Column: Banged-up Rafael Nadal does a bang-up job as he moves on to fourth round at U.S. Open
This much is inarguable: Rafael Nadal is the GOTT — greatest of this time.
Whether he’s also the GOAT — greatest of all time — remains an open question. But he’s building a strong case for GOAT status as he pushes toward his third Grand Slam title of 2022, having missed a chance to sweep the four majors when a torn abdominal muscle forced him to withdraw before his Wimbledon semifinal.
Nadal reached the fourth round of the U.S. Open, where he has won four of his 22 Grand Slam singles titles, with a 6-0, 6-1, 7-5 rout of Frenchman Richard Gasquet on Saturday. Gasquet, who is 0-18 against Nadal in tour-level matches and has lost 34 straight sets to him since a 2008 Masters Canada event, drew applause from sympathetic fans at Arthur Ashe Stadium when he took leads of 3-2, 4-3 and 5-4 in the third set. Finally, Nadal decided he’d had enough and closed things out, preserving energy for his fourth-round match on Monday against No. 22 seed Frances Tiafoe.
“My best match of the tournament. Easy to say that,” said the 36-year-old Spaniard, who lost the opening set in each of his first two matches. “It’s a good victory for me. Happy to be in the fourth round, without a doubt.”
Nadal, who’s ranked No. 3 in the world but can rise to No. 1 depending on his result at Flushing Meadows, praised Maryland native Tiafoe as charismatic, fast and aggressive. Nadal won their two previous meetings.
“He’s a player that I’m not going to win if I am not playing well,” Nadal said. “So, I need to play well. I hope to make that happen.”
At this stage Nadal is being held together by medical tape and tenacity while he manages a chronic foot injury and the abdominal tear. He added a cut on his nose to his medical chart when his racket hit the ground, bounced up and struck him in the face late in his second-round match against Fabio Fognini on Thursday. After receiving treatment and recovering from some wobbles he completed a four-set win. “I lost little bit the — I don’t know how to say in English — but a little bit the feeling of my head,” Nadal said that night, sporting a swollen nose that’s still noticeable. “It’s about being a little bit out of the world.”
In what likely was the final competitive match of her storied tennis career, Serena Williams lost to Ajla Tomljanovic in the third round of the U.S. Open.
He is, indeed, out of this world. He’s fragile, yet indestructible. A medical marvel. A marvel, period.
With 41-year-old Roger Federer recovering from knee surgery and Novak Djokovic missing his second major this year because of immigration rules related to his not being vaccinated against COVID, Nadal passed Federer (20) and Djokovic (21) in Slam singles titles. Nadal might look like he’s falling apart, but he’s got his act together.
“When you watch Roger and Novak play, it looks like they can do it forever, just the way they move and their fluidity on the court, whereas Rafa is just throwing himself at every shot,” ESPN commentator Patrick McEnroe said. “That’s obviously been a huge part of his success, but it’s also been part of the reason he’s missed so many majors over the years. It’s all part of what makes him great. It’s also part of what’s made him vulnerable at times.”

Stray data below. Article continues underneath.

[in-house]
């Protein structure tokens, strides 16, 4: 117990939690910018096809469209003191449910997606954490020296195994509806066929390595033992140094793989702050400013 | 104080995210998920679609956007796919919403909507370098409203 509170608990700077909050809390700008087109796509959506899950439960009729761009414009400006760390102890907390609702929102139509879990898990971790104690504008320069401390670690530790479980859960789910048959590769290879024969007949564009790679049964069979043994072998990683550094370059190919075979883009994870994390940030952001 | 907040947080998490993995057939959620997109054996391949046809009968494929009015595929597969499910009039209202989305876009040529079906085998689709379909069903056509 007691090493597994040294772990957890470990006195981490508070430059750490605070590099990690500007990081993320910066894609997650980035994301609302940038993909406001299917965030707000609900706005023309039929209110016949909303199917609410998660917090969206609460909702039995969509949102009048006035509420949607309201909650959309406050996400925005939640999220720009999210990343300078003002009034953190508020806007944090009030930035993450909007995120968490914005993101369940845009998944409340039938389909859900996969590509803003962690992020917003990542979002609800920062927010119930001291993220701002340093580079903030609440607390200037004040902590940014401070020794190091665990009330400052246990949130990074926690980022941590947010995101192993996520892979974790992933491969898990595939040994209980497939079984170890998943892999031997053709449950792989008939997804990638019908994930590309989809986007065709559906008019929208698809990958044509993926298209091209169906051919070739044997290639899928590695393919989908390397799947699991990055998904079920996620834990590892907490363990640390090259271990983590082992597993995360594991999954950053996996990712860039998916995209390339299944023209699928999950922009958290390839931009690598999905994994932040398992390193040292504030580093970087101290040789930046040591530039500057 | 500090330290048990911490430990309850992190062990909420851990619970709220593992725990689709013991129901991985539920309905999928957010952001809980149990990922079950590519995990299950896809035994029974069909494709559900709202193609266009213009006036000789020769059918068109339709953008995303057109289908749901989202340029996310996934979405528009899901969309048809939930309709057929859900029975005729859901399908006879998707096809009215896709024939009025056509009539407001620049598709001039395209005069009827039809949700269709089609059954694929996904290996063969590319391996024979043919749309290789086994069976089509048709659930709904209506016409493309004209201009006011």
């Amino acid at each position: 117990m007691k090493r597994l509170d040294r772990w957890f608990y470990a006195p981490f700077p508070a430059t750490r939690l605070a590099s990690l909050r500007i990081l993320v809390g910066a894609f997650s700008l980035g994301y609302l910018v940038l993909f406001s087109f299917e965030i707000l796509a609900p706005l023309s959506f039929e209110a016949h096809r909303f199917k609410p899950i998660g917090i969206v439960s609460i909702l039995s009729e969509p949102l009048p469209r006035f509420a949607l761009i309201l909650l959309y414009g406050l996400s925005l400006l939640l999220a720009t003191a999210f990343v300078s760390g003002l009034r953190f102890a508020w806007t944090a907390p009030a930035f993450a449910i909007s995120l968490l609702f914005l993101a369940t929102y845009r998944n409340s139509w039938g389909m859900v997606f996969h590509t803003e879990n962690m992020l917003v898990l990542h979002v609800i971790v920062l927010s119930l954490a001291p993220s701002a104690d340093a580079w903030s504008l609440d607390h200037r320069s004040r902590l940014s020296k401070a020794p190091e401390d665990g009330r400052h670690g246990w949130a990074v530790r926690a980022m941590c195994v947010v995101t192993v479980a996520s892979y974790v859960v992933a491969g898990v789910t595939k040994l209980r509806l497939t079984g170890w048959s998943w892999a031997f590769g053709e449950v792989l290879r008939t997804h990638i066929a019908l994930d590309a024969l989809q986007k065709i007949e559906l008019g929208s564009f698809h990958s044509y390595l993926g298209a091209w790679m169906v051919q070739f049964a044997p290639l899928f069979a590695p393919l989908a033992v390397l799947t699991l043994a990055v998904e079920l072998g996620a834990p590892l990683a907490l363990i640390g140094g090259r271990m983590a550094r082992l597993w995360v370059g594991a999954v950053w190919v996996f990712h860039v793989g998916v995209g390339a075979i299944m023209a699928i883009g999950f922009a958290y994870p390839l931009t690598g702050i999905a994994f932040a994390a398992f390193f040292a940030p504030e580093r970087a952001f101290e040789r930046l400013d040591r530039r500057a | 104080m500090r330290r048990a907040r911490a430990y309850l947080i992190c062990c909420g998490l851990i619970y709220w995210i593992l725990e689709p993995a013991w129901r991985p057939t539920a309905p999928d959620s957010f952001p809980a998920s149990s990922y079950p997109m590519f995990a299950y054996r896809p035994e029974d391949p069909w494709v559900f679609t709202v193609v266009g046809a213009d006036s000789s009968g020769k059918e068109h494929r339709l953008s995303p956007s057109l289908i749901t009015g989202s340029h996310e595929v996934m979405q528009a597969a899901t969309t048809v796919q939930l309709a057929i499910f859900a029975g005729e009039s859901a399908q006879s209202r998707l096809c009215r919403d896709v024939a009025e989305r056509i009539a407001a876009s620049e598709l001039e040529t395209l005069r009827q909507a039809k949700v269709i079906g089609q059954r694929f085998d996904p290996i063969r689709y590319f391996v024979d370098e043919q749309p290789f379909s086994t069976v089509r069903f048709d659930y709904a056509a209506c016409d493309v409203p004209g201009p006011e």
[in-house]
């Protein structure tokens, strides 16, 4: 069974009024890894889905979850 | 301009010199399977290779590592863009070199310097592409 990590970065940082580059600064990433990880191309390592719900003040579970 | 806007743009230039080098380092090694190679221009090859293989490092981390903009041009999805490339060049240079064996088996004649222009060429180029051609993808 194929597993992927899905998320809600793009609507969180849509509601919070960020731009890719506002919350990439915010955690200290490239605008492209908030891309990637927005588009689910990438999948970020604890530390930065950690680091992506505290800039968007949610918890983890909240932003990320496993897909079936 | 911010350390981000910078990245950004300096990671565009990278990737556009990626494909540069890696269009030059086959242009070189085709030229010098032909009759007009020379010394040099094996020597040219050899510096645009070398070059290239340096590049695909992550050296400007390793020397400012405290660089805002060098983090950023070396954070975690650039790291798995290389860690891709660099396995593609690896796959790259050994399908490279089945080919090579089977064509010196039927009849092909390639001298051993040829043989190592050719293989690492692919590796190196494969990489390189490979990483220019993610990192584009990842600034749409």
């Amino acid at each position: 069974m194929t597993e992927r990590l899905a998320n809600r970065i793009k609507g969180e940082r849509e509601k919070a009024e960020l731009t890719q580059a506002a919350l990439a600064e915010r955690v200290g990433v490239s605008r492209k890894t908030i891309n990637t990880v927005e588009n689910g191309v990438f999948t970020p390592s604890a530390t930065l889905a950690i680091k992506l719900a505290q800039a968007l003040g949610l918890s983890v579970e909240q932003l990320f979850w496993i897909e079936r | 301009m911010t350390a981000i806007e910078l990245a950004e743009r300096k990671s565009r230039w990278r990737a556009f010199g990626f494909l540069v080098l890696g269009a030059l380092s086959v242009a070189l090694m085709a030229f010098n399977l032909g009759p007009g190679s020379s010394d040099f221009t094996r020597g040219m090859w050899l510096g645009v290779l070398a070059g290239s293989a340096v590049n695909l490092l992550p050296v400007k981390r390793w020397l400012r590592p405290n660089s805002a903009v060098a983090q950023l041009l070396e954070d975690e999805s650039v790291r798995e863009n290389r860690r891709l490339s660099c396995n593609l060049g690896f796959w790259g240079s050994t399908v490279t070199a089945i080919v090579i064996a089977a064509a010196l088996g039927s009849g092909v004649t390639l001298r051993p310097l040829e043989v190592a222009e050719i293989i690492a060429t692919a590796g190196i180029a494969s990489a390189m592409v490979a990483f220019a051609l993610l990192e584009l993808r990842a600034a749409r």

According to statistics kept by the ATP men’s tour, Nadal has a career winning percentage of 83.3, to 83.2 for Djokovic and 82.0 for Federer. On grass Federer is tops at 86.9%, followed by Djokovic at 85.8% and Nadal at 79.2%. Nadal leads on clay, thanks to those 14 French Open titles, at 91.3%, to 80.3% for Djokovic and 76.1% for Federer. Djokovic leads on hard courts at 84.2%, to 83.5% for Federer and 78.3% for Nadal.
Nadal has a 24-16 head-to-head edge over Federer, Djokovic has a 30-29 edge over Nadal, and Djokovic is 27-23 against Federer. Of the three who have dominated Slams for so long, Federer is the most elegant, Nadal the grittiest, and Djokovic the youngest, giving him a chance to catch up or catch the other two. Nadal’s feats are sometimes downplayed for being weighted by his success on clay at the French Open. That should count for him, not against him.
“When you look at the fact that he’s won two Wimbledons now, he’s won two Australians and four U.S. Opens, I mean he’s certainly a great hard-court player as well,” McEnroe said. “It’s amazing, the fact that he’s been able to dominate on the surface that’s arguably the most physical of all four surfaces. It says something about his work ethic and his game and his game style and his fitness level, so I think you have to take that into account.”
Nadal has taken the No. 1 spot on McEnroe’s personal GOAT rankings. “I had Djokovic as my greatest until the pandemic hit. When they all got to 20, I still had Djokovic as the leader just because of the head-to-head. And his ability on all surfaces, I think, is the best of the three,” McEnroe said.
Jessica Pegula, daughter of Buffalo Bills owners, is into the Round of 16 at the U.S. Open, and her mother is proud of what her daughter has accomplished.
“At the end of the day, I think the number [of Slam titles] of course is going to be important. I don’t think it’s the be-all, end-all as far as who has the most majors. When they’re that close I think you have to look at it tooth and nail. But right now, based on Rafa, what he’s done especially these last couple years, and this year in particular has been phenomenal. It’s hard to say legitimately one is the greatest of all time, but considering Rafa’s won every major now at least twice by winning in Australia, that certainly is a good argument to make.”
There’s no definitive answer. And GOAT is a mythical title anyway. But Nadal is ahead of the pack for the moment, if only by the length of that battle-scarred swollen nose.
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